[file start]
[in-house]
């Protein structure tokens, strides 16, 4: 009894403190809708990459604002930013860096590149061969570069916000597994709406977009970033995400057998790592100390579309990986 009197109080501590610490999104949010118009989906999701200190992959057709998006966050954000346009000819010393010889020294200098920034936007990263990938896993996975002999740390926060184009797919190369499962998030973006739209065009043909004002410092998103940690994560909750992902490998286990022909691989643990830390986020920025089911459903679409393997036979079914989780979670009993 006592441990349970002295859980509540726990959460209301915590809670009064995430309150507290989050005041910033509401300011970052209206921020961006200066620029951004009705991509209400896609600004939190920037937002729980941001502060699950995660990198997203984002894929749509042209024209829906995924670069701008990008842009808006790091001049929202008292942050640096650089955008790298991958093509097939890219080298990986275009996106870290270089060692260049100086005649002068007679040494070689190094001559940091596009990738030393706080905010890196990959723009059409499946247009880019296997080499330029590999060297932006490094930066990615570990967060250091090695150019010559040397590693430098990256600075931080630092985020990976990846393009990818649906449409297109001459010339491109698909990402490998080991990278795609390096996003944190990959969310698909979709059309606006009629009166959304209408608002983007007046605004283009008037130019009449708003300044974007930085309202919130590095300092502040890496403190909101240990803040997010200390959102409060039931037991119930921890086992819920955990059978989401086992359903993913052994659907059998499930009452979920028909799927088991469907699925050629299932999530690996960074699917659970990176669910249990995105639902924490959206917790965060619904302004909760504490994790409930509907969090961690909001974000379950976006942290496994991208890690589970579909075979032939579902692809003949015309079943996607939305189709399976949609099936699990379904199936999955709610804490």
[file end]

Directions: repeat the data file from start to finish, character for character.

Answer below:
[in-house]
């Protein structure tokens, strides 16, 4: 009894403190809708990459604002930013860096590149061969570069916000597994709406977009970033995400057998790592100390579309990986 009197109080501590610490999104949010118009989906999701200190992959057709998006966050954000346009000819010393010889020294200098920034936007990263990938896993996975002999740390926060184009797919190369499962998030973006739209065009043909004002410092998103940690994560909750992902490998286990022909691989643990830390986020920025089911459903679409393997036979079914989780979670009993 006592441990349970002295859980509540726990959460209301915590809670009064995430309150507290989050005041910033509401300011970052209206921020961006200066620029951004009705991509209400896609600004939190920037937002729980941001502060699950995660990198997203984002894929749509042209024209829906995924670069701008990008842009808006790091001049929202008292942050640096650089955008790298991958093509097939890219080298990986275009996106870290270089060692260049100086005649002068007679040494070689190094001559940091596009990738030393706080905010890196990959723009059409499946247009880019296997080499330029590999060297932006490094930066990615570990967060250091090695150019010559040397590693430098990256600075931080630092985020990976990846393009990818649906449409297109001459010339491109698909990402490998080991990278795609390096996003944190990959969310698909979709059309606006009629009166959304209408608002983007007046605004283009008037130019009449708003300044974007930085309202919130590095300092502040890496403190909101240990803040997010200390959102409060039931037991119930921890086992819920955990059978989401086992359903993913052994659907059998499930009452979920028909799927088991469907699925050629299932999530690996960074699917659970990176669910249990995105639902924490959206917790965060619904302004909760504490994790409930509907969090961690909001974000379950976006942290496994991208890690589970579909075979032939579902692809003949015309079943996607939305189709399976949609099936699990379904199936999955709610804490």